Oncology Central

2018 ASCO-SITC news round-up

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From Parp inhibitors to anti-PD-1 therapies, here we present an overview of the biggest news stories from 2018 ASCO-SITC Clinical Immuno-Oncology Symposium (January 25–27; CA, USA).
Highlights:
  • Study suggests anti-PD-1 therapy could be enhanced with SBRT
  • Combination of PARP and PD-1 inhibition shows promise for the treatment of advanced solid tumors
  • PGE inhibitor demonstrates promising activity in Phase I study

Study suggests anti-PD-1 therapy could be enhanced with SBRT

According to a recent Phase I study, outcomes of patients with advanced solid tumors and multiple metastatic sites may be improved by treatment with multisite stereotactic body radiotherapy (SBRT) prior to treatment with the anti-PD-1 immunotherapeutic drug, pembrolizumab. The study demonstrated the combination was generally well-tolerated and resulted in abscopal responses.

“This is a large, well-done study,” Ravindra Uppaluri of the Brigham and Women’s Hospital and Dana-Farber Cancer Institute, who was the discussant for the abstract, concluded. “I think this is a very exciting area, combining SBRT with immunotherapies.”

Read the full story here.

Combination of PARP and PD-1 inhibition shows promise for the treatment of advanced solid tumors

A Phase I trial using a combination of immunotherapy drugs has demonstrated promise for the treatment of advanced solid tumors. The study included a number of malignancies that are likely to harbor DNA damage repair deficiencies, or that are potentially responsive to PD-1 blockade. The dose escalation trial consisted of 49 patients who were treated with five different concentrations of a combination of the PARP inhibitor pamiparib and an agent that targets the PD-1 receptor known as tislelizumab.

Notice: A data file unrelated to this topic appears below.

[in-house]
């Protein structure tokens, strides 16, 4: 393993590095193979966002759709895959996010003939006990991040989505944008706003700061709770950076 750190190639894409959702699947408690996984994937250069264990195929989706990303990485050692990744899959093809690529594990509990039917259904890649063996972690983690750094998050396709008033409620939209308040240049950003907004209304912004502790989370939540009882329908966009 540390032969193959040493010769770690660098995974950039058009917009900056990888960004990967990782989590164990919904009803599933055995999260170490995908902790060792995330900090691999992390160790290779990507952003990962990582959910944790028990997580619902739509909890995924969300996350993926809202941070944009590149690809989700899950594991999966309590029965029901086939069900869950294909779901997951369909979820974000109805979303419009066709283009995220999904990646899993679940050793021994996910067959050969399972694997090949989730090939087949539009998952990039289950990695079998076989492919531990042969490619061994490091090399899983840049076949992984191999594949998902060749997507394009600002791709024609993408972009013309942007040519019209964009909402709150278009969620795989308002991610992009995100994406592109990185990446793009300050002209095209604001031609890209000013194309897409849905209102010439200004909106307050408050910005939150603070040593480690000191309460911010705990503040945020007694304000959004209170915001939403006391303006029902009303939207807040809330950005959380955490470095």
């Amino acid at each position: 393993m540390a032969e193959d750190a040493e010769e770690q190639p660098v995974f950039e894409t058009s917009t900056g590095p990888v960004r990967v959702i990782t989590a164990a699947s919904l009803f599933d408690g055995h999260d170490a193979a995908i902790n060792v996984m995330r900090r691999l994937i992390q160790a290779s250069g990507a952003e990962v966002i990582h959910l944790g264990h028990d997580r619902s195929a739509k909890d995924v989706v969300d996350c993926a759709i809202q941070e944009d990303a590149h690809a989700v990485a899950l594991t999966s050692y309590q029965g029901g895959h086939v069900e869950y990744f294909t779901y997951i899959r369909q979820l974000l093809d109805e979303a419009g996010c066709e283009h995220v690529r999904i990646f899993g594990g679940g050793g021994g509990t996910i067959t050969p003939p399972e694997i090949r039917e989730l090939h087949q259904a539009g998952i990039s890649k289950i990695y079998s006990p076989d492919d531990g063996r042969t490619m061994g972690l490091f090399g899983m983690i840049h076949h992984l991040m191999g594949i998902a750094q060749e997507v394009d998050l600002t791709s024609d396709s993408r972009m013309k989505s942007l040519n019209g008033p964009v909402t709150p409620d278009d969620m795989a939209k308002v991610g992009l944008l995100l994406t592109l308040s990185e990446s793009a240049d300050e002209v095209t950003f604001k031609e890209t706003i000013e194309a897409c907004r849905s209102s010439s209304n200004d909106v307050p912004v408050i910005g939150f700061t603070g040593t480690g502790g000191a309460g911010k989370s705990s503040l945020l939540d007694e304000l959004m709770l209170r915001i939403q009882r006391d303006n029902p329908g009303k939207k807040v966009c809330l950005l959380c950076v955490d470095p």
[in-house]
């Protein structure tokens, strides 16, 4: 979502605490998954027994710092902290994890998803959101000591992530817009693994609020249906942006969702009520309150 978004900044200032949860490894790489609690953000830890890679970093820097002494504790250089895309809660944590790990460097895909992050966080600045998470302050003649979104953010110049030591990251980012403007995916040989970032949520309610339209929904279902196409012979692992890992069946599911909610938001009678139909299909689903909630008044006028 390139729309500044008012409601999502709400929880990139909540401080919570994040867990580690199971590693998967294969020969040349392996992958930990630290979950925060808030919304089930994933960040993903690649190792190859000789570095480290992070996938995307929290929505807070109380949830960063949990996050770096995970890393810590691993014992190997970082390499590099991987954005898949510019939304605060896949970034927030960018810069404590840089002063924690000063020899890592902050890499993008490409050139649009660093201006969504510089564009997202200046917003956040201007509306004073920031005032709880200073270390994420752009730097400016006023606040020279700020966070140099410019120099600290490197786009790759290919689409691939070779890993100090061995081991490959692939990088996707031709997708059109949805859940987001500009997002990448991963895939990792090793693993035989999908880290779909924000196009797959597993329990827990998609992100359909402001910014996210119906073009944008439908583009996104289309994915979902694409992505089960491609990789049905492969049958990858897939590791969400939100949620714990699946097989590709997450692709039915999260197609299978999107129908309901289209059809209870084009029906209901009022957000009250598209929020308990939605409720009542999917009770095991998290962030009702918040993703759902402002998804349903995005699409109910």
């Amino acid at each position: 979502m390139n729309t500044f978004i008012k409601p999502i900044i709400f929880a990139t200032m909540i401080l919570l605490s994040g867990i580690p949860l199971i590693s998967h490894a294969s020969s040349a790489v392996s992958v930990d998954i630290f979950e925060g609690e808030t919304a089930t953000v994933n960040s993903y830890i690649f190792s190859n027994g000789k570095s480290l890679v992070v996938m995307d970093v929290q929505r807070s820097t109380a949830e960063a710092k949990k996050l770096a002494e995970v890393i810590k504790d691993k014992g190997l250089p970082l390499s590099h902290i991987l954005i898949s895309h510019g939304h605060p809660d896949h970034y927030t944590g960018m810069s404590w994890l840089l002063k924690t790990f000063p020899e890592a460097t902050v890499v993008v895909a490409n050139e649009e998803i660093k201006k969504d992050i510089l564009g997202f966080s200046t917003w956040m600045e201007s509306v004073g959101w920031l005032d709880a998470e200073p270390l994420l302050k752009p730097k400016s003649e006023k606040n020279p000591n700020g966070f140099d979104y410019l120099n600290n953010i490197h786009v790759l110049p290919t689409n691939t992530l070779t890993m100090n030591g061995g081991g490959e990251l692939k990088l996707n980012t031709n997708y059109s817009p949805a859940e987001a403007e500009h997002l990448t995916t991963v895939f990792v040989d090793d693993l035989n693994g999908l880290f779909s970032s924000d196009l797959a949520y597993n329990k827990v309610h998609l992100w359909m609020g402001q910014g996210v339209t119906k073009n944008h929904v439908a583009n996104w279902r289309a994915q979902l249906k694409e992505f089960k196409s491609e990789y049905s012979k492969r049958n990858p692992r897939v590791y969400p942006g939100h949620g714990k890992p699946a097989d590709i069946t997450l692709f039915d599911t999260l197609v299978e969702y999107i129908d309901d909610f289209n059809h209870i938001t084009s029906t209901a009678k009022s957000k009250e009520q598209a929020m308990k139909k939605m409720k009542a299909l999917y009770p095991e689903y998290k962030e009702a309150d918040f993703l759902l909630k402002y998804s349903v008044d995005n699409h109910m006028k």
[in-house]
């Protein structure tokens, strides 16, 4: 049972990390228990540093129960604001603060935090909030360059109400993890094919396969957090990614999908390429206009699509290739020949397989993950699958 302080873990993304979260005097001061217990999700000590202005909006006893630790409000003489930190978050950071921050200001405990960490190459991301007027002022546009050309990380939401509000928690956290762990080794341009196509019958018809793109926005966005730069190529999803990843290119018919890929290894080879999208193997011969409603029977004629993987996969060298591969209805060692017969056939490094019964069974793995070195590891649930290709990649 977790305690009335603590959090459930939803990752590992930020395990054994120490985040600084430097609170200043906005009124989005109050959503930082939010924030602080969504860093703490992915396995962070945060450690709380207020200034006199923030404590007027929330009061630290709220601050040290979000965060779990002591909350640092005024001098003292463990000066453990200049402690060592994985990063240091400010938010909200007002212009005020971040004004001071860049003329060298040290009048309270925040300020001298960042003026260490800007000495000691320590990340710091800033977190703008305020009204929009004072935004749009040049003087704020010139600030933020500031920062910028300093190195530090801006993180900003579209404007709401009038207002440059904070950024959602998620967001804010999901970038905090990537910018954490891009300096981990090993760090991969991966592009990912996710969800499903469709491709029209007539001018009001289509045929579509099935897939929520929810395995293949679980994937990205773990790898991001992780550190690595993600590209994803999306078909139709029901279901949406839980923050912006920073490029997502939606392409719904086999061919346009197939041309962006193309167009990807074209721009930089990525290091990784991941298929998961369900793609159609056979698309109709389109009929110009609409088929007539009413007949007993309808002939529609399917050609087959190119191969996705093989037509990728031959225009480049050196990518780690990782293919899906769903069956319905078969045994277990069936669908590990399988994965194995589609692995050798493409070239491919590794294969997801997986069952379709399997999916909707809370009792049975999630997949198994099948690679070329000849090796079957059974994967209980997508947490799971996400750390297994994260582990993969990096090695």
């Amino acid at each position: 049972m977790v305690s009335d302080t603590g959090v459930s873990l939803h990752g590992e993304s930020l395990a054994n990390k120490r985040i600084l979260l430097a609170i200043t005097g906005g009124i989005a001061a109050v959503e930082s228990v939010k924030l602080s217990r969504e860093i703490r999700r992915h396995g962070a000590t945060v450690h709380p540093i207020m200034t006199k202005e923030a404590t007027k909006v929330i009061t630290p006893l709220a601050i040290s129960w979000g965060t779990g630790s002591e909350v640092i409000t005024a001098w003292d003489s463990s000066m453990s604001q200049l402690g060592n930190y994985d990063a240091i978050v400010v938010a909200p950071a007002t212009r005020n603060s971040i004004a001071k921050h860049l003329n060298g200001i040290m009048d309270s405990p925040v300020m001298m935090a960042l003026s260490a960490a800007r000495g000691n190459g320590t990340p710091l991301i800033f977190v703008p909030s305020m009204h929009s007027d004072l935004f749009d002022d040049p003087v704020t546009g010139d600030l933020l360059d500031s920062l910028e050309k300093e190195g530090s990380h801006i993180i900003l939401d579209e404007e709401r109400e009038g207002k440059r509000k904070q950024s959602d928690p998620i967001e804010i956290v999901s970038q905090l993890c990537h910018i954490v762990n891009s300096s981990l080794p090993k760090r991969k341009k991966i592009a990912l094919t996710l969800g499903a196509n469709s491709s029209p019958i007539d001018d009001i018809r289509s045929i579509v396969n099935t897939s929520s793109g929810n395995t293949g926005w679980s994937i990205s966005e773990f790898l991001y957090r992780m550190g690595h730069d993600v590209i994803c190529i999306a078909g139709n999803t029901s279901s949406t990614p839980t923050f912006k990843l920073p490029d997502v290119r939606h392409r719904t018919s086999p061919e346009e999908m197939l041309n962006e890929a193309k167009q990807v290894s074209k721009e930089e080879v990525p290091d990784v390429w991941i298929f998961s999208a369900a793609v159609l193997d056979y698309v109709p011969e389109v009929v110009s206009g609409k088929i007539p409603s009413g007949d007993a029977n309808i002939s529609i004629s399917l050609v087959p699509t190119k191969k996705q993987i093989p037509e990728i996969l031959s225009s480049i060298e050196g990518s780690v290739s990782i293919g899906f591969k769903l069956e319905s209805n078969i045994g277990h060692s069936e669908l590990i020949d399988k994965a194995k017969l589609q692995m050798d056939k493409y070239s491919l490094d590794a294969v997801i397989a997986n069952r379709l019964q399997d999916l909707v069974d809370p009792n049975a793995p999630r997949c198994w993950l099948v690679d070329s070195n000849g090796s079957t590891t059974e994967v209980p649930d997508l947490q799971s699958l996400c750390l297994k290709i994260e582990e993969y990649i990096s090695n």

Discover further details here.

Novel CAR T-cell therapy demonstrates efficacy in non-Hogkin lymphoma trial

Results from the TRANSCEND NHL 001 trial have demonstrated promising results for a novel form of CAR T-cell therapy, termed JCAR017, in patients with poor-prognosis relapsed or refractory non-Hodgkin lymphoma.

A subsequent analysis based on the study was also presented at the symposium. In this study, JCAR017 demonstrated increased CAR T-cell expansion and persistence and higher durability of response at higher dose levels, with manageable toxicities. CAR T-cells were also detected at time of relapse, suggesting potential opportunities for future combination clinical trials.

Find out more here.

PGE inhibitor demonstrates promising activity in Phase I study

A PGE2-receptor type-4 inhibitor, termed E7046, has demonstrated promising clinical activity in a Phase I trial of patients with advanced solid tumors. E7046 is a potent, highly selective small-molecule inhibitor of PGE2-receptor type 4. Preclinical data have demonstrated that it reverses PGE2-mediated tumor immune suppression. In this Phase I study, thirty patients were treated with E7046.

Click here to read more.

Endogenous virus expression could help predict RCC responsiveness to immune checkpoint therapy

Expression of endogenous retroviruses in tumors is linked with activation of immune checkpoint pathways in clear-cell renal carcinoma, according to a new study. These findings help explain the varying responses immune checkpoint inhibition elicits among tumors with similar characteristics.

Discover more here. 

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